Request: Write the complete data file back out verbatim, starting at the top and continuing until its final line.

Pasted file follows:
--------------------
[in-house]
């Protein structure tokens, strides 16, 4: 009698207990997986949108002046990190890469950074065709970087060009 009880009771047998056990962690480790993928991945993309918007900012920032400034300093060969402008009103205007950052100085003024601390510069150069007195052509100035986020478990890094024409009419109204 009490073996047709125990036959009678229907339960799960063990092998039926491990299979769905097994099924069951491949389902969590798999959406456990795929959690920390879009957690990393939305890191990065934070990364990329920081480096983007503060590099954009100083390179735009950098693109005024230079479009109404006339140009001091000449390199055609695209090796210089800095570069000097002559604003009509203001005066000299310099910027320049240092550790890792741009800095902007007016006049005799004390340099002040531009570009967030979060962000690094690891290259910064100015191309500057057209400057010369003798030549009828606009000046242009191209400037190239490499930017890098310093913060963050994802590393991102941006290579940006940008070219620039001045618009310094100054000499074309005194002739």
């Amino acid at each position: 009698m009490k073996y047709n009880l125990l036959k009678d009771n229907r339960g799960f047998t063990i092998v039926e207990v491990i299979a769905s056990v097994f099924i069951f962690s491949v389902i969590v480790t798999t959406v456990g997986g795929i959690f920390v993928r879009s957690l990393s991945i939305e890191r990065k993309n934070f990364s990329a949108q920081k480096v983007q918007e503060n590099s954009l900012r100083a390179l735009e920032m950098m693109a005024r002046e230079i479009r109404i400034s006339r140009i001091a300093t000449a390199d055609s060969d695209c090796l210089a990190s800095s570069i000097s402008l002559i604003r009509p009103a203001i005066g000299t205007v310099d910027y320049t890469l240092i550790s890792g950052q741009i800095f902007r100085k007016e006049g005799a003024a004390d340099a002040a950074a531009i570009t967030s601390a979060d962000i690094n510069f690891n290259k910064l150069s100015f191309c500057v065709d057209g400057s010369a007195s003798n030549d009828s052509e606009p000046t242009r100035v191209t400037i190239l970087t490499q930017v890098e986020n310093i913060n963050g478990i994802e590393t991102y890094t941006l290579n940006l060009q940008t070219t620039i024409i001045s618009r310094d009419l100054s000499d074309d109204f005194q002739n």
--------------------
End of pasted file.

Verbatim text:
[in-house]
């Protein structure tokens, strides 16, 4: 009698207990997986949108002046990190890469950074065709970087060009 009880009771047998056990962690480790993928991945993309918007900012920032400034300093060969402008009103205007950052100085003024601390510069150069007195052509100035986020478990890094024409009419109204 009490073996047709125990036959009678229907339960799960063990092998039926491990299979769905097994099924069951491949389902969590798999959406456990795929959690920390879009957690990393939305890191990065934070990364990329920081480096983007503060590099954009100083390179735009950098693109005024230079479009109404006339140009001091000449390199055609695209090796210089800095570069000097002559604003009509203001005066000299310099910027320049240092550790890792741009800095902007007016006049005799004390340099002040531009570009967030979060962000690094690891290259910064100015191309500057057209400057010369003798030549009828606009000046242009191209400037190239490499930017890098310093913060963050994802590393991102941006290579940006940008070219620039001045618009310094100054000499074309005194002739």
């Amino acid at each position: 009698m009490k073996y047709n009880l125990l036959k009678d009771n229907r339960g799960f047998t063990i092998v039926e207990v491990i299979a769905s056990v097994f099924i069951f962690s491949v389902i969590v480790t798999t959406v456990g997986g795929i959690f920390v993928r879009s957690l990393s991945i939305e890191r990065k993309n934070f990364s990329a949108q920081k480096v983007q918007e503060n590099s954009l900012r100083a390179l735009e920032m950098m693109a005024r002046e230079i479009r109404i400034s006339r140009i001091a300093t000449a390199d055609s060969d695209c090796l210089a990190s800095s570069i000097s402008l002559i604003r009509p009103a203001i005066g000299t205007v310099d910027y320049t890469l240092i550790s890792g950052q741009i800095f902007r100085k007016e006049g005799a003024a004390d340099a002040a950074a531009i570009t967030s601390a979060d962000i690094n510069f690891n290259k910064l150069s100015f191309c500057v065709d057209g400057s010369a007195s003798n030549d009828s052509e606009p000046t242009r100035v191209t400037i190239l970087t490499q930017v890098e986020n310093i913060n963050g478990i994802e590393t991102y890094t941006l290579n940006l060009q940008t070219t620039i024409i001045s618009r310094d009419l100054s000499d074309d109204f005194q002739n």